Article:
QUESTION: I have been out of the dating scene for 10 years after having been in a long-term relationship for that length and it has since ended. I find it difficult being back on the singles’ market. I currently find myself in a strange situation; I have met a guy through the Internet. On our “first date”, I set the context of our encounter by saying that I thought from having left a long-term relationship that it was important for me to be friends and to be interdependent rather than codependent as was my previous experience. So now seven weeks have passed, we’ve been on a number of dates, but haven’t kissed. I am waiting for him to make a move. I’m fearful and I don’t want to ruin anything if it is meant to be a friendship, although I would like more. How long is too long to know someone before “stepping things up” and how do you decipher whether it’s a friendship or if there’s potential for a relationship?
Yes, it can be quite a difficult challenge when transitioning back into the dating scene after having been in a long-term relationship for the length that you were involved in. Feeling rusty and out of practice, it can be overwhelming navigating through those waters again, particularly with the difficulties inherent in finding compatible matches. Not only this, you’re likely still going through a grieving process over the loss of your 10-year relationship even though you initiated the breakup. So my first bit of advice to you is to relax and breathe! There’s no rush and it’s a process you have to go through. Becoming preoccupied with the dating challenges will only serve to frustrate you and create more angst and desperation that could sabotage your efforts to find healthy dating partners.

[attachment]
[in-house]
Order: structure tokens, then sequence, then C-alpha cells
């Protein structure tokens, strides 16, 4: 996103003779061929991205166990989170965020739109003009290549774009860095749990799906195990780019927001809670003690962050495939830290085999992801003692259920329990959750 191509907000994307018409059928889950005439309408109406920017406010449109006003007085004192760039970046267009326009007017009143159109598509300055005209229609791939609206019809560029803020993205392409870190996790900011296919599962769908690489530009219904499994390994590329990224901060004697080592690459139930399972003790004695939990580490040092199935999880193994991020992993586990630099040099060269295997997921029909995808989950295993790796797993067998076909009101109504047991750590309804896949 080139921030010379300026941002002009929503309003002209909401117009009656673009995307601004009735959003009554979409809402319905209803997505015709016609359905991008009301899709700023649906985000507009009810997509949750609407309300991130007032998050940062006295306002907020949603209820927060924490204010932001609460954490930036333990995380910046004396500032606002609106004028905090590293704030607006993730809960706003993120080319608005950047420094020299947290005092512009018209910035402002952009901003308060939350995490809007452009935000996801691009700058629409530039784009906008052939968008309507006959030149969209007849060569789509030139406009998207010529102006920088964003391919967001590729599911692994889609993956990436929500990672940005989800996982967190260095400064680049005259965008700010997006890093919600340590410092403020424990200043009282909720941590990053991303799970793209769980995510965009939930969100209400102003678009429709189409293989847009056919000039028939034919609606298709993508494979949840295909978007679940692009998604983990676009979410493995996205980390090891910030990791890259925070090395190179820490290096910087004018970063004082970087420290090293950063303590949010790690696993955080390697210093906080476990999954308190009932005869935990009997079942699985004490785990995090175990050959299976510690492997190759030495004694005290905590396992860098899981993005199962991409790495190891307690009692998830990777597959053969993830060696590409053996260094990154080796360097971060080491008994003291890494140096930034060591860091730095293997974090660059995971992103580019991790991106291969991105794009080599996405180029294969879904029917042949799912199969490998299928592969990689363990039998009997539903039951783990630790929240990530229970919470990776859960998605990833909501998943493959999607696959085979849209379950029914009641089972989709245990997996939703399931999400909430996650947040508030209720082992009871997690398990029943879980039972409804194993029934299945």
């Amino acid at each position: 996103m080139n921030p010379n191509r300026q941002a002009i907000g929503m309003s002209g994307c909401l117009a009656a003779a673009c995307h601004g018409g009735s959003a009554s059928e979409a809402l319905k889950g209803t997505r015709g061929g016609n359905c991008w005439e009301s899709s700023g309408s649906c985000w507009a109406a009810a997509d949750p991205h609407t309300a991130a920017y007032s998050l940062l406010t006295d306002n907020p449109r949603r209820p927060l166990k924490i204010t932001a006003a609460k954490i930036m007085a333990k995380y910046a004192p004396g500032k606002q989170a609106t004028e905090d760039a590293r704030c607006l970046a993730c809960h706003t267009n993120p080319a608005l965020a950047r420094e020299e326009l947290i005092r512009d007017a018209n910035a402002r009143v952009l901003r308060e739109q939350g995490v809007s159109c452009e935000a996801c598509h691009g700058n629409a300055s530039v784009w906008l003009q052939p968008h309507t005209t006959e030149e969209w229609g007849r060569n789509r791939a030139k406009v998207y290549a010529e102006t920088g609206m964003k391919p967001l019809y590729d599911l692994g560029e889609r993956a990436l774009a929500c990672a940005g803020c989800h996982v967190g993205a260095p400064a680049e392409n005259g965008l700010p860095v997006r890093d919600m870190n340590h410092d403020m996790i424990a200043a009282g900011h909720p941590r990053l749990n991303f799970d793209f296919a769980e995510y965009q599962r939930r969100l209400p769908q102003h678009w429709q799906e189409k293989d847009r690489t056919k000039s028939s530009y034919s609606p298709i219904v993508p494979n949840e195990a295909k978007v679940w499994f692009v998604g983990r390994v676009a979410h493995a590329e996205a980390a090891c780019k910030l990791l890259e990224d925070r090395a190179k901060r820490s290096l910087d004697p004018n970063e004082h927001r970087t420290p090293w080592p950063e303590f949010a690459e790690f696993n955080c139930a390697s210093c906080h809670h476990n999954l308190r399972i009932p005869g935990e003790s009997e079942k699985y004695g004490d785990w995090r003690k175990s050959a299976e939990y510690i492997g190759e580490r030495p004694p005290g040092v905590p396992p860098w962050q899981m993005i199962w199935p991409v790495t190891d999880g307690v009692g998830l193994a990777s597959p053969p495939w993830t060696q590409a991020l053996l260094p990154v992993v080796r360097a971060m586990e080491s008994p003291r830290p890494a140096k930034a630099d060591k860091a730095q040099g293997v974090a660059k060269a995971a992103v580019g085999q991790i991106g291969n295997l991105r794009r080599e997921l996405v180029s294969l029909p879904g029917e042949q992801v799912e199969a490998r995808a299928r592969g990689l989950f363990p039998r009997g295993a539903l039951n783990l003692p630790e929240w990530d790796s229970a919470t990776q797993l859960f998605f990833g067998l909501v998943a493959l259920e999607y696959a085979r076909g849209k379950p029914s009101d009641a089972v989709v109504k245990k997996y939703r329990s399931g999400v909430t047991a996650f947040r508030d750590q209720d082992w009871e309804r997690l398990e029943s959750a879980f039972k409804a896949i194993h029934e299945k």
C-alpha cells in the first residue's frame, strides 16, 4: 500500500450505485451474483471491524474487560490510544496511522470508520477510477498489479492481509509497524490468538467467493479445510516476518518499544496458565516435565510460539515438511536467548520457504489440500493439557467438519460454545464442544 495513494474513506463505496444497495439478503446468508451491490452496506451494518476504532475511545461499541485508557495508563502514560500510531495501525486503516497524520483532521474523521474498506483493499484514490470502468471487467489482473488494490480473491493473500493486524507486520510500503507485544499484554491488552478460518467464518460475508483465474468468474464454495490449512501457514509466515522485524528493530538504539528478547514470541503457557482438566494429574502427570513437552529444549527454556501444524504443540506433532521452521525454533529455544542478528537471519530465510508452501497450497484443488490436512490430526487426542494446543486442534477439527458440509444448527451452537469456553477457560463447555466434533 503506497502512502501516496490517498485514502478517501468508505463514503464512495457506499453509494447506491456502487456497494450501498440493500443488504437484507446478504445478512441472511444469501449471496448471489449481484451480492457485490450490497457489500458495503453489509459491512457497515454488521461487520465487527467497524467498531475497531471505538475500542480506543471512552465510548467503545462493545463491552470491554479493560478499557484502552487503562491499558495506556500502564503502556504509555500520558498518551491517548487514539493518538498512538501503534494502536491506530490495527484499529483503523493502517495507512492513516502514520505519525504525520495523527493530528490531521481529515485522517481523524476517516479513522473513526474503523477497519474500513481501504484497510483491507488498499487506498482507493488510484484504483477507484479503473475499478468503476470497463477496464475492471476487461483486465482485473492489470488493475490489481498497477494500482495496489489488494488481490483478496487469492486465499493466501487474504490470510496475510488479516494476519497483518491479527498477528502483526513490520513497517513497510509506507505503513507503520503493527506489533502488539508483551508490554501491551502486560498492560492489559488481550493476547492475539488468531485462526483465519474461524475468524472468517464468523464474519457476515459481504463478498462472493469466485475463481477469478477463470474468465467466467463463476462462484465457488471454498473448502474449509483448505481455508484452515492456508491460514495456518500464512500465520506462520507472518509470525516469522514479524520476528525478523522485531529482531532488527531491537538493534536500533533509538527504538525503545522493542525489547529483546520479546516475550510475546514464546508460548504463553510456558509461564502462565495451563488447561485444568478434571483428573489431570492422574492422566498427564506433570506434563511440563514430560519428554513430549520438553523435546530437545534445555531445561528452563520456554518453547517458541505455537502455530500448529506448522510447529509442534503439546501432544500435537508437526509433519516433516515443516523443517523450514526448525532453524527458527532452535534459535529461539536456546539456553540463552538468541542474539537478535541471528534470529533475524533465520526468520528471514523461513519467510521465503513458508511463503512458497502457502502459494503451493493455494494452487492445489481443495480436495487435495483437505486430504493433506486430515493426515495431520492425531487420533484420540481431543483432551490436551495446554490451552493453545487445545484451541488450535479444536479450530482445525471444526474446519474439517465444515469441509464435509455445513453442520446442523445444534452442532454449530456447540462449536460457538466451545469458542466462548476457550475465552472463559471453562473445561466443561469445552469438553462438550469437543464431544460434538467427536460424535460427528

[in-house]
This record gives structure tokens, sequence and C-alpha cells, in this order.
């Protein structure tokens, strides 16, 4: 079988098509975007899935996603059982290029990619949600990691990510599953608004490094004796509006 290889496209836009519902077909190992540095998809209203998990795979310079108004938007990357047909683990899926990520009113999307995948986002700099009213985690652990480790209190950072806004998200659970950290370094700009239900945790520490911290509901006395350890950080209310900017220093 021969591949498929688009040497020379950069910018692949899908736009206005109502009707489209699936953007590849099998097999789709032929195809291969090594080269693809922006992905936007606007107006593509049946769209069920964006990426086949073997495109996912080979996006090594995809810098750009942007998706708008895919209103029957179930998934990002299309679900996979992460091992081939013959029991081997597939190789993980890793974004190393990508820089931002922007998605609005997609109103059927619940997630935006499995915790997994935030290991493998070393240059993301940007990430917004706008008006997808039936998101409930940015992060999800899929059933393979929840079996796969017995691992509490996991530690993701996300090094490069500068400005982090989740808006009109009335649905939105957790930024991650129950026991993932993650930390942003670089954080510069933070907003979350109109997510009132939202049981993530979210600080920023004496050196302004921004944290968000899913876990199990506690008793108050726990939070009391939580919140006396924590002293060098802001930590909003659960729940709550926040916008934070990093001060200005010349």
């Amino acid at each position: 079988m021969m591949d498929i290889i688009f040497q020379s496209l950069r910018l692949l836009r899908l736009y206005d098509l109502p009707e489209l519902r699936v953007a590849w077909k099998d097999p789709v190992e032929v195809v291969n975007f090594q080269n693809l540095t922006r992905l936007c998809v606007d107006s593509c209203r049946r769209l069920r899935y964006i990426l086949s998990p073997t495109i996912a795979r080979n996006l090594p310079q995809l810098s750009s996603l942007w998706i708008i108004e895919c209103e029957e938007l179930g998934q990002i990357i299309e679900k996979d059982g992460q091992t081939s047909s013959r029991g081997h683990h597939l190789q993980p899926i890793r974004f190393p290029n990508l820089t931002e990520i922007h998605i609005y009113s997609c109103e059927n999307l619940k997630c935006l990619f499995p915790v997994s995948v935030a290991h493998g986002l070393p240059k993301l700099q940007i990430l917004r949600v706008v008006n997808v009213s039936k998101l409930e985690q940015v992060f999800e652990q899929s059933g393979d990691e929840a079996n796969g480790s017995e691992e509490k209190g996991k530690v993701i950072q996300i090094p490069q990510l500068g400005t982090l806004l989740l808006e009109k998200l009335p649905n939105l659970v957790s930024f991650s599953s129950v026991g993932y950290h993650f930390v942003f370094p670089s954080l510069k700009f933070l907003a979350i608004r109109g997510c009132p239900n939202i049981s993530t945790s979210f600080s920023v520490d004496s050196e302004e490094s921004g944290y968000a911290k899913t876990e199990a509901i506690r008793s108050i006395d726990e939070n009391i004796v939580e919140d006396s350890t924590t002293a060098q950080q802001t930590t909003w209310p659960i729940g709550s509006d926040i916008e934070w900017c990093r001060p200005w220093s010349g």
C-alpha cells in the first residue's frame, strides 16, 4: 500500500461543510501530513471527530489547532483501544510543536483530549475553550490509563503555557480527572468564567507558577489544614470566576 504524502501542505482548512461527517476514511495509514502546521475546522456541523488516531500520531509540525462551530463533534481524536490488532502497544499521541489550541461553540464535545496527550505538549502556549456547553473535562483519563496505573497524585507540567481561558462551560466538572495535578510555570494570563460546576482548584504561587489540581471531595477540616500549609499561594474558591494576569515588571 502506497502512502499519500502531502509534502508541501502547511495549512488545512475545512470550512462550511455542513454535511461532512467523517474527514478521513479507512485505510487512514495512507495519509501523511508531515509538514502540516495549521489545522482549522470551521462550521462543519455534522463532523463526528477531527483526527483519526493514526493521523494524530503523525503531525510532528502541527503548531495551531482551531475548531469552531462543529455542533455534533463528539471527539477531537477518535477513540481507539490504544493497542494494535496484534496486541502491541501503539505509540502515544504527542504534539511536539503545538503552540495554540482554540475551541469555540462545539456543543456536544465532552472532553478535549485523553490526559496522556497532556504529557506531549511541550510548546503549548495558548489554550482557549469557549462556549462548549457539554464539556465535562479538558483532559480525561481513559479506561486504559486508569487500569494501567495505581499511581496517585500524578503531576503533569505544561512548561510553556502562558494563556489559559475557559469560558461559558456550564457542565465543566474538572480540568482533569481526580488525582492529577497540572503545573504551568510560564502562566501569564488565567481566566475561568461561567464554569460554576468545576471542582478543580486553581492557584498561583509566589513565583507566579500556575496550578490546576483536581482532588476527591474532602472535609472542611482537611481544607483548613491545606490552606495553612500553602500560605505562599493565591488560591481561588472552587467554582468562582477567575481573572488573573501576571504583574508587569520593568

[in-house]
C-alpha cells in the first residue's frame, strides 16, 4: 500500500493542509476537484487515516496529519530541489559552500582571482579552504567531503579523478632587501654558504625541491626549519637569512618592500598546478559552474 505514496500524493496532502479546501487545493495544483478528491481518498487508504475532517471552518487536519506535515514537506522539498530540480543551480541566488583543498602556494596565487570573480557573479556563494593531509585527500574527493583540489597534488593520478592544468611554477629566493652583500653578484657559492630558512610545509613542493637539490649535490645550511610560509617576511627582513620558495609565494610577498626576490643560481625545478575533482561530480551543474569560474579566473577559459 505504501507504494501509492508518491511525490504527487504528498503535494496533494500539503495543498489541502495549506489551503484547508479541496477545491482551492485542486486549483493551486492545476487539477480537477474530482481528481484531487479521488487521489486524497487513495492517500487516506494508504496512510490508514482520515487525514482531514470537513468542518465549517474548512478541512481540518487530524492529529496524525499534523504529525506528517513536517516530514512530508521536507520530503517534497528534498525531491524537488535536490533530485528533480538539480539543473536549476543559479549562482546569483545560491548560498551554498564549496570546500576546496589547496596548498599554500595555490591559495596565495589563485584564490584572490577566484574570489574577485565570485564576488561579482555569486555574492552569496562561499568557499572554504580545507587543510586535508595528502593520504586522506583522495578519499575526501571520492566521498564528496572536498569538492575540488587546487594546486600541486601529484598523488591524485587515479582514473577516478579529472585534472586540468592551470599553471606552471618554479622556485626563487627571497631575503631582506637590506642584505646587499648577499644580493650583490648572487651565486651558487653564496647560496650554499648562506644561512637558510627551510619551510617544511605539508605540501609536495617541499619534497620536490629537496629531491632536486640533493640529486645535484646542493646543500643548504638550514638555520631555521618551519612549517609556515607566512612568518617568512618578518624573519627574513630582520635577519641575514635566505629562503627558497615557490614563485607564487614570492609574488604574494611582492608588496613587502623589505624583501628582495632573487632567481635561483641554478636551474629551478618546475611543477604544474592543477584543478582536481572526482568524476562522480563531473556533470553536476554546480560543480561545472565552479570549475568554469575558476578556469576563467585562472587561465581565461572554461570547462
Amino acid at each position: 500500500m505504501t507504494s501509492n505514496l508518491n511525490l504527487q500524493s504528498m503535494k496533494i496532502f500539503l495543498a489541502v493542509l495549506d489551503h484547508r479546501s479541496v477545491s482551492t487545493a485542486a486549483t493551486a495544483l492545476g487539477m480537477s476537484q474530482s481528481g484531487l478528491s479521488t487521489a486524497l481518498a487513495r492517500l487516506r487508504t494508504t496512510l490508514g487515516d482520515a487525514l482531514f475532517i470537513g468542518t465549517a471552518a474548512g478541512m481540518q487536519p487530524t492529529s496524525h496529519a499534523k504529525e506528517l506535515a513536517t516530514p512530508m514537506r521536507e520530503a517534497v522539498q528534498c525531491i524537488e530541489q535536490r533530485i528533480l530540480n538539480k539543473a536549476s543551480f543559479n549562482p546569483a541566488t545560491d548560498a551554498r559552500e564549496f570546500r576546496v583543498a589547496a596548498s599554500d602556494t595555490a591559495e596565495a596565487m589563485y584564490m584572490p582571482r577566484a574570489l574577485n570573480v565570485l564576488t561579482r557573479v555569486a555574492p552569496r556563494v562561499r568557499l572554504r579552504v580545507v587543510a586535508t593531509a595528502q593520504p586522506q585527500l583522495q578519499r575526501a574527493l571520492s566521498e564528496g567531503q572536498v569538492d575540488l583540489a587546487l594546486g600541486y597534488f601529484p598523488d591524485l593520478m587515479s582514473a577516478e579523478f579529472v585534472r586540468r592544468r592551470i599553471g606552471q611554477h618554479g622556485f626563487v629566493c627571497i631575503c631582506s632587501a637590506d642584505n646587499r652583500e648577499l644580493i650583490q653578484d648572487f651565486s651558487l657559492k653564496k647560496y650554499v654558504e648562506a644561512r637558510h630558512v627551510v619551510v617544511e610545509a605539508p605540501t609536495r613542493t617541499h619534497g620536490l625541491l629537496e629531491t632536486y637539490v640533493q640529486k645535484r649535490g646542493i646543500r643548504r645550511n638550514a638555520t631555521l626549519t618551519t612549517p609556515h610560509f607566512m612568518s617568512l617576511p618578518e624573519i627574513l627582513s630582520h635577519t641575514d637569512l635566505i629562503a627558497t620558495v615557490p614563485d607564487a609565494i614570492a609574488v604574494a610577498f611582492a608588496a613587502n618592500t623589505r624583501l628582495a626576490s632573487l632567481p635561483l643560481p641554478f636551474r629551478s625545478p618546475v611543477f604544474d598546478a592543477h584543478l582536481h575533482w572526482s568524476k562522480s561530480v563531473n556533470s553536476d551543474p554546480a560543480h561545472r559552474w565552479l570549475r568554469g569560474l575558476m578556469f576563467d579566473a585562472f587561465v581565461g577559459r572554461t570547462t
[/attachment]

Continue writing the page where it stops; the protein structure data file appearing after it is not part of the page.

Being new to the scene again and wanting “to do it right the first time around” is commendable and it sounds like you’ve done your homework by realizing the importance of pacing and taking things slow. There does need to be a balance with this, however, otherwise many men will perceive a lack of interest if the signals aren’t expressed that you’re interested. This new guy you’re dating sounds like someone you’re intrigued with and would like to see developing into more than “just friends.” While going slow is important, you want to beware of over-thinking it and communicating it too much to the guy you’re seeing. My concern is that it’s possible your guy may have interpreted your statement on the first date of being friends and interdependent as a barrier you put up towards getting close. Try to be mindful of ways you may be projecting your past relationship mistakes onto new dating encounters. It’s important in the early stages of dating that you make the contacts light and gradually build in more self-disclosure as you screen the person to determine their suitability; this way, your disclosures match the level of intimacy that’s developed in your progressive meetings with your new dating partner. It’s possible your statements may have come across as “too heavy” and your guy may have interpreted what you said in such a way that now your relationship with him is defined as purely a friendship because that may be what he thought you were surmising. After two months with no movement, that may be the case. But don’t fret, my friend! All is not lost! It’s also very possible that he, too, shares your interest, but is waiting for you to make the first move because of what you said and he’s letting you be in control of the pacing since you expressed the need initially.